Dr Mosley claims the piece of research, which has not yet been published in a peer-reviewed journal, is “suspect”, and there are “several other reasons to be doubtful”. He said: “What the press release claims is that a new study suggests that following a 16:8 pattern of time restricted eating (fasting for 16 hours and eating during an eight-hour window) is linked to a 91 percent higher risk of death from cardiovascular disease.”

Explaining why he’s doubtful about the research, Dr Mosley said: “What the researchers did was pick out those who had ticked a box saying that on two particular days (across an 8 year study) they’d restricted their food consumption to an eight-hour window or less. The researchers then cross referenced these people to the US National Death Index database to see if they were more or less likely to live long and healthy lives.

“And it turned out, to everyone’s surprise, that those who ticked the box had almost twice the risk of dying from heart disease than people who hadn’t. The trouble is we don’t know anything about the people who ticked the box. How old were they? How healthy? How accurate are their recollections of when they ate? And why did the researchers just look at two days, across an 8 year period, and decide those were typical of what they did on all the other days?”

Quoting Kevin McConway, Emeritus Professor of Applied Statistics at the Open University, he added: “We don’t know whether their eating times over those two 24-hour periods was typical of the times they usually ate. So to relate those patterns to a deliberate long-term time-restricted eating intervention seems to be going far beyond the data.”

Dr Mosley also noted that the data is collected from people nearly 20 years ago, “at a time when no-one was talking about the health benefits of doing time restricted eating”. He added: “So, as other experts have pointed out, it is far more plausible that anyone eating that way, back then, was doing so because they had existing health problems (like cancer of heart disease) or because they were doing shift work (ie truck drivers, security guards etc), something which is strongly linked to an increased risk of heart disease and type 2 diabetes.”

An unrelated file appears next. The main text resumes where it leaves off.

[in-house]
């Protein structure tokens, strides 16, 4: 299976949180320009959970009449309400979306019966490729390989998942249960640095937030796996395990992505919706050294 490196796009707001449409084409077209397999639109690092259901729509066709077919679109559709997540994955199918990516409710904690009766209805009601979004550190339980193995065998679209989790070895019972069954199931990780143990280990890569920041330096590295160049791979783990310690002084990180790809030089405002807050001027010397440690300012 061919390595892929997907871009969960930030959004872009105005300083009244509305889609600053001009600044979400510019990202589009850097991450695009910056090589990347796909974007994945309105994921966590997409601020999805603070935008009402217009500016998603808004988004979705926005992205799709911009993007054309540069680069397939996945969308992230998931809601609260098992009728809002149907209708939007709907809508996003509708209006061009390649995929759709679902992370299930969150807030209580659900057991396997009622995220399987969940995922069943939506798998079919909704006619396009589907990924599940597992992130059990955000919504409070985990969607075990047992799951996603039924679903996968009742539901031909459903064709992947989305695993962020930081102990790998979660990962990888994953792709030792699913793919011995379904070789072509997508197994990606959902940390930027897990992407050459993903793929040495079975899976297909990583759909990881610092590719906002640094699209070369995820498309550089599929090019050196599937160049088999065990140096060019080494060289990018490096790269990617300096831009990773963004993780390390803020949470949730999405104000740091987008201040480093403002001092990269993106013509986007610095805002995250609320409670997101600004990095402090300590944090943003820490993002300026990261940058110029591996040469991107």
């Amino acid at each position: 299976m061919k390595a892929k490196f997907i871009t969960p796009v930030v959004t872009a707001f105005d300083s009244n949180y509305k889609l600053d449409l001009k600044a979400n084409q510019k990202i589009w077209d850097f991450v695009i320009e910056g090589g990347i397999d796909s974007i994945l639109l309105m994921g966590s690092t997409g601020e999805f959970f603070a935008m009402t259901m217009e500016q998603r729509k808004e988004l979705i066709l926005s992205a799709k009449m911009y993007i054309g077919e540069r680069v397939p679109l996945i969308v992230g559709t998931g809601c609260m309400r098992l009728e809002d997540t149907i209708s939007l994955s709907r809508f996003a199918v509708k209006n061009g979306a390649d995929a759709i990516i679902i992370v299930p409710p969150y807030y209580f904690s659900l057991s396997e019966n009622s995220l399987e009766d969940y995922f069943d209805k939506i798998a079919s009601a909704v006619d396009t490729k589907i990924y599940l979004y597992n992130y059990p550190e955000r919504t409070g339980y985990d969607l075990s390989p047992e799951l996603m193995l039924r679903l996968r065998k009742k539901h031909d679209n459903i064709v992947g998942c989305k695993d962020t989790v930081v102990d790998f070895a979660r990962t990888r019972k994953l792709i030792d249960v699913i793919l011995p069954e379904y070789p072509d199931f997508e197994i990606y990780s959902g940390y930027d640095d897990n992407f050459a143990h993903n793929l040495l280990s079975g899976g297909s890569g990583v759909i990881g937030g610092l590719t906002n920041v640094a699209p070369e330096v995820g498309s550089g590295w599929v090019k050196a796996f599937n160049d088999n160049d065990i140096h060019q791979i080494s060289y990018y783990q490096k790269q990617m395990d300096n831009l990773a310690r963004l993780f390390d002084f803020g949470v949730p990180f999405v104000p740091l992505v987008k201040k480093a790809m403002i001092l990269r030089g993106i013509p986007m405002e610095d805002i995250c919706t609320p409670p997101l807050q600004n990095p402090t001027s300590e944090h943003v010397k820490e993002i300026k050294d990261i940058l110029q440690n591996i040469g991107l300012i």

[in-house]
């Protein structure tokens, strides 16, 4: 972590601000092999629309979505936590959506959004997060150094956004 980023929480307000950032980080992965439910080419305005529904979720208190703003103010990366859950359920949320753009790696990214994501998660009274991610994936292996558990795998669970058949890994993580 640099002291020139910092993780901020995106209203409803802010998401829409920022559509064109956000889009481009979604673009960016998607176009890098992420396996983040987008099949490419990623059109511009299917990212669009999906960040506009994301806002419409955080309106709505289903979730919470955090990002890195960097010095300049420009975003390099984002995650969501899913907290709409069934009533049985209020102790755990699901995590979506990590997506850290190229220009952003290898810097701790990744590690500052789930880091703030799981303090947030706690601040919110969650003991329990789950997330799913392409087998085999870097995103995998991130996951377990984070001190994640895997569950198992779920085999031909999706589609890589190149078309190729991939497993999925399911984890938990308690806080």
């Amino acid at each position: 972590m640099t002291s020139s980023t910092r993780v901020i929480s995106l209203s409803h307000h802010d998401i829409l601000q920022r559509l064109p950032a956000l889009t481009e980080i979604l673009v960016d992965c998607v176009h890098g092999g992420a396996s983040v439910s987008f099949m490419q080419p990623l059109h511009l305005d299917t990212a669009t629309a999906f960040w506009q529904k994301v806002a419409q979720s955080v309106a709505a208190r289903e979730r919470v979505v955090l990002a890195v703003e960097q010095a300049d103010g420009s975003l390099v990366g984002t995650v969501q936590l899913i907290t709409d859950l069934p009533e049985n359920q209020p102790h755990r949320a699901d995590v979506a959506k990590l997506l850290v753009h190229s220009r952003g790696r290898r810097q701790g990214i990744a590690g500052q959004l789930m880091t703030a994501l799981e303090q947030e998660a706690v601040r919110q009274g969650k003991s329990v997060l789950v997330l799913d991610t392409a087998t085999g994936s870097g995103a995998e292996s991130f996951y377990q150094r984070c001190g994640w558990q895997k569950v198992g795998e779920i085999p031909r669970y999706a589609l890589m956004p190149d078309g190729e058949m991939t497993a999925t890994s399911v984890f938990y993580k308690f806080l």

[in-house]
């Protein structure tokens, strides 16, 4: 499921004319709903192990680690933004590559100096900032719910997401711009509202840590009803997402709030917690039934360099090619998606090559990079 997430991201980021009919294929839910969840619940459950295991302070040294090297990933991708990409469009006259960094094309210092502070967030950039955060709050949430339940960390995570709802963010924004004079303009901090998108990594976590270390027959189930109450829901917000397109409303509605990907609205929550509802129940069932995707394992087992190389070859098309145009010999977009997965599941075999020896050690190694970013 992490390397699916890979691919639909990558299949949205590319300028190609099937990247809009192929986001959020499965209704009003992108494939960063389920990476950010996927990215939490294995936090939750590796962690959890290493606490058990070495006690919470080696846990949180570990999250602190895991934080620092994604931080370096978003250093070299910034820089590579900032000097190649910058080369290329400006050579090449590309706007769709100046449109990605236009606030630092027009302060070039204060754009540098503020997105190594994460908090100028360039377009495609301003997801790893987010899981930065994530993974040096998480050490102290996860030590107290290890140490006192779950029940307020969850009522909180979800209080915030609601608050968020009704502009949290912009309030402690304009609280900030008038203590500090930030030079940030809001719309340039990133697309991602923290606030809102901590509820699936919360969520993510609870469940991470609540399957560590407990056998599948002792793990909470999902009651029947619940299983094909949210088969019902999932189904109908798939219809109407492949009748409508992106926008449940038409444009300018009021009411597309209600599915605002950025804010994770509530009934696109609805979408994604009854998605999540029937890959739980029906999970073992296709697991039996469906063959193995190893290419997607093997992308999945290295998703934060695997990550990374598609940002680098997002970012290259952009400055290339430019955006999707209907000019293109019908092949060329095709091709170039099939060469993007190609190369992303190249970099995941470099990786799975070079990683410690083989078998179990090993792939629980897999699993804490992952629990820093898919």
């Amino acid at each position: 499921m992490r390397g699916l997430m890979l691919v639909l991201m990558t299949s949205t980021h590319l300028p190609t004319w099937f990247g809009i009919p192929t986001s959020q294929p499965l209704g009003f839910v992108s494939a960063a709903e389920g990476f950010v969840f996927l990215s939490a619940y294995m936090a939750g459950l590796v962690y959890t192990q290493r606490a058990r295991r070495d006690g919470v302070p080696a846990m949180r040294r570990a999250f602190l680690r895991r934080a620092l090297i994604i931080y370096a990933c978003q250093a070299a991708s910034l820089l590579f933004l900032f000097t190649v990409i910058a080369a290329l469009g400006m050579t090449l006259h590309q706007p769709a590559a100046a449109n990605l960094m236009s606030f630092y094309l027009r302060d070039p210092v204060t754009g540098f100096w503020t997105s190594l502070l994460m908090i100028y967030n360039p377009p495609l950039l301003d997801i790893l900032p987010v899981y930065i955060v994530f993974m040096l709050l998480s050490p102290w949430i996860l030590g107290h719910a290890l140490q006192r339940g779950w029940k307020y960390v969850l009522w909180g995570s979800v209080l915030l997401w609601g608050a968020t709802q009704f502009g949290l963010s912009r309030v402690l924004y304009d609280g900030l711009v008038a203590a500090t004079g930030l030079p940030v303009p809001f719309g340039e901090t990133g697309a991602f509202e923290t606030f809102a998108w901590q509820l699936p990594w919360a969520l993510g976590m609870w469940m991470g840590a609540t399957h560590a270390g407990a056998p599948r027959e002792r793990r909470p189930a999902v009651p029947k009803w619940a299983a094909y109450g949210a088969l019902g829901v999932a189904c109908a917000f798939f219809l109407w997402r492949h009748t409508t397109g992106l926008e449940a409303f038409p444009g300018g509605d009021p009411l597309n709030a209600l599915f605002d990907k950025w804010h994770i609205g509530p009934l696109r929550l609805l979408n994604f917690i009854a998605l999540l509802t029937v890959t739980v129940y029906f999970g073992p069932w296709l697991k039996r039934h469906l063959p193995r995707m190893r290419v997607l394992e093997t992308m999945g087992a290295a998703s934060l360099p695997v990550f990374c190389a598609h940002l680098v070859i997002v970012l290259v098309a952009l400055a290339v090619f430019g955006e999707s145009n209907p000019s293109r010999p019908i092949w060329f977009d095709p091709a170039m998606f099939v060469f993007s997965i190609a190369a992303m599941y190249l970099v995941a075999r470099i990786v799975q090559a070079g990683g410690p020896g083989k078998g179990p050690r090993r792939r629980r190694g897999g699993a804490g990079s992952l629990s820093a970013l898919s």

In addition, Dr Mosley pointed out that the abstract doesn’t explain what the contributors ate during the eight-hour window. For example, was it mainly highly processed junk food, or was it a healthy, varied diet?

He concluded: “So, no, my belief in the benefits of intermittent fasting has not been shaken by this abstract, and nor should yours.”

According to the Mayo Clinic, intermittent fasting is about as effective as a typical low-calorie diet for weight loss. And when it comes to lowering risk of obesity-related diseases, it says it seems to “be about as beneficial as any other type of diet that reduces overall calories”. While intermittent fasting is safe for many people, it’s not recommended for everyone. If you considering it, speak to your GP.

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Kerri Waldron

My name is Kerri Waldron and I am an avid healthy lifestyle participant who lives by proper nutrition and keeping active. One of the things I love best is to get to where I am going by walking every chance I get. If you want to feel great with renewed energy, you have to practice good nutrition and stay active.